• Stimulates spermatogenesis; without testosterone, males become sterile
  • Stimulates the development of secondary sex characteristics:
    • Androgenic hair: 
      • Pubic hair
      • Axillary hair
      • Facial hair (beard and mustache regions)
    • Dermatologic changes: 
      • Skin becomes darker and thicker
      • ↑ Sebum secretion → can lead to acne
      • ↑ Apocrine sweat glands
    • Growth of the larynx → deepening of the voice
  • Musculoskeletal effects:
    • ↑ Bone growth
    • ↑ Muscle mass
    • ↑ Connective tissue

Secretion of testosterone across the male life span

Testosterone secretion varies throughout the male life span:

  • Peak levels:
    • In utero
    • Starting at puberty throughout adult life
  • Begins dropping around age 60
  • Testosterone is secreted in pulses throughout the day.
Average testosterone concentrations

Average testosterone concentrations over a life span

Image by Lecturio.

Female Reproductive Endocrinology

Hypothalamic-pituitary-ovarian axis overview

  • Preoptic neurons in the hypothalamus secrete GnRH in a pulsatile fashion.
  • GnRH pulses, along with other biologic rhythms, trigger the anterior pituitary to release:
    • FSH
    • LH
  • FSH and LH stimulate the ovaries to produce:
    • Estrogens:
      • E2: primary estrogen produced in reproductive-aged females
      • E1: weaker estrogen; primary estrogen in menopausal females
      • Estriol (E3): primarily produced in pregnancy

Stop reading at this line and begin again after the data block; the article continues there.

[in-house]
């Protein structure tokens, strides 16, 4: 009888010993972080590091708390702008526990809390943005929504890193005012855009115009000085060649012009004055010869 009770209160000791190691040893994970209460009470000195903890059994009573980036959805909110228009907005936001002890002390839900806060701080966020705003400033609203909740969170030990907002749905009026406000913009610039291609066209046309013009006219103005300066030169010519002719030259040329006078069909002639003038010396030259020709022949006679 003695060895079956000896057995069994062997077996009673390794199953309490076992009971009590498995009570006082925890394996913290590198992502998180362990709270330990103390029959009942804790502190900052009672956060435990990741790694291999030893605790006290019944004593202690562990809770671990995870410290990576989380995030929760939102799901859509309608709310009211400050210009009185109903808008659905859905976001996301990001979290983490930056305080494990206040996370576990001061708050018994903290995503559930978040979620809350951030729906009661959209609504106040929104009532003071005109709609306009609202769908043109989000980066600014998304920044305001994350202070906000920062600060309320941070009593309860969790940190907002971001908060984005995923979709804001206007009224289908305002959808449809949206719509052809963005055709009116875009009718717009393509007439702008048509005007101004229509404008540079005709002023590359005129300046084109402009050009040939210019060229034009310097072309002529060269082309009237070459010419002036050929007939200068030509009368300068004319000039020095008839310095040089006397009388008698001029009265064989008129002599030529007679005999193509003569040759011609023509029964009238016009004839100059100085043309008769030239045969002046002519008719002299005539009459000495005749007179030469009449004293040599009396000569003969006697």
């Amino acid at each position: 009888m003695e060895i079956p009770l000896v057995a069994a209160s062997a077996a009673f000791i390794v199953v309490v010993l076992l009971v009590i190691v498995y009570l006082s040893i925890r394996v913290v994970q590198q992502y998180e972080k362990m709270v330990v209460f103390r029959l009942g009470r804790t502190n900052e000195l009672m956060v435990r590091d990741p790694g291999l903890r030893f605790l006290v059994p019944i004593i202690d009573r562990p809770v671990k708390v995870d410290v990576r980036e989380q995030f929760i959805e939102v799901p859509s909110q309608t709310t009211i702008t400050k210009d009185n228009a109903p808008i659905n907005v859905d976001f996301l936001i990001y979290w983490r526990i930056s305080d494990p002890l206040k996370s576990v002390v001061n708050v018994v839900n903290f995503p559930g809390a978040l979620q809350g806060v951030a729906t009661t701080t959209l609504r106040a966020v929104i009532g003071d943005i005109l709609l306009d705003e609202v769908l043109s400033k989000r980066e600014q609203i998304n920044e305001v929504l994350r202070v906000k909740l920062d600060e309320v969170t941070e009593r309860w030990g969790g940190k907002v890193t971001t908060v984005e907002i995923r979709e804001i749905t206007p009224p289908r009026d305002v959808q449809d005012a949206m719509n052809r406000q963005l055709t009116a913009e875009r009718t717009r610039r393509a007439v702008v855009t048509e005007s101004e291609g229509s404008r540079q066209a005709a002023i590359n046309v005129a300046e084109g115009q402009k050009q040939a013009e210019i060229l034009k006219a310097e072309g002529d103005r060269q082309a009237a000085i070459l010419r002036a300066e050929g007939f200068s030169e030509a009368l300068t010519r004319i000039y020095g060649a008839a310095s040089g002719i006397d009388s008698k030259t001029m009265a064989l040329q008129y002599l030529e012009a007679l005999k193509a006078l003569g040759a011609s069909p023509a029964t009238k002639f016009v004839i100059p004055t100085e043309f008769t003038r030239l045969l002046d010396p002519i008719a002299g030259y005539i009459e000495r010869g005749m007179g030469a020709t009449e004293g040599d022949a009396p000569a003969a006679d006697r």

• Progestins (only produced in significant quantities after ovulation):
      • Progesterone
      • Progesterone-like compounds (e.g., 17α-OHP)
    • Inhibins
    • Activins
  • Feedback and regulation of the HPO axis:
    • Estrogens and progesterone inhibit:
      • Pituitary secretion of FSH and LH
      • Hypothalamic secretion of GnRH
      • Exception: For a short time midcycle, estrogens sensitize the pituitary and hypothalamus and function as a positive feedback mechanism, leading up to the LH surge with ovulation.
    • Inhibin: selectively inhibits FSH secretion
    • Activin: stimulates LH secretion, especially midcycle
Hypothalamic pituitary ovarian axis

Positive and negative feedback loops of the hypothalamic-pituitary-ovarian axis:
Note that estrogens and progestins have both a positive and a negative influence on the hypothalamus and pituitary gland, depending on the phase of the cycle. Estrogens provide negative feedback until the midpoint of the cycle, when it becomes positive and provides sensitization for the gonadotropes right before the luteinizing hormone (LH) surge.
FSH: follicle-stimulating hormone
GnRH: gonadotropin-releasing hormone

Image by Lecturio.

Gonadotropin Pulsatility

Gonadotropin-releasing hormone is released in a pulsatile fashion, following multiple biologic rhythms:

  • Major stages of growth and development (e.g., childhood → puberty → reproductive years → menopause)
  • Circadian rhythms: 24-hour cycles
  • Ultradian rhythms: < 24-hour cycles
  • Infradian rhythms: > 24-hour cycles (monthly rhythms)
Gonadal Hormones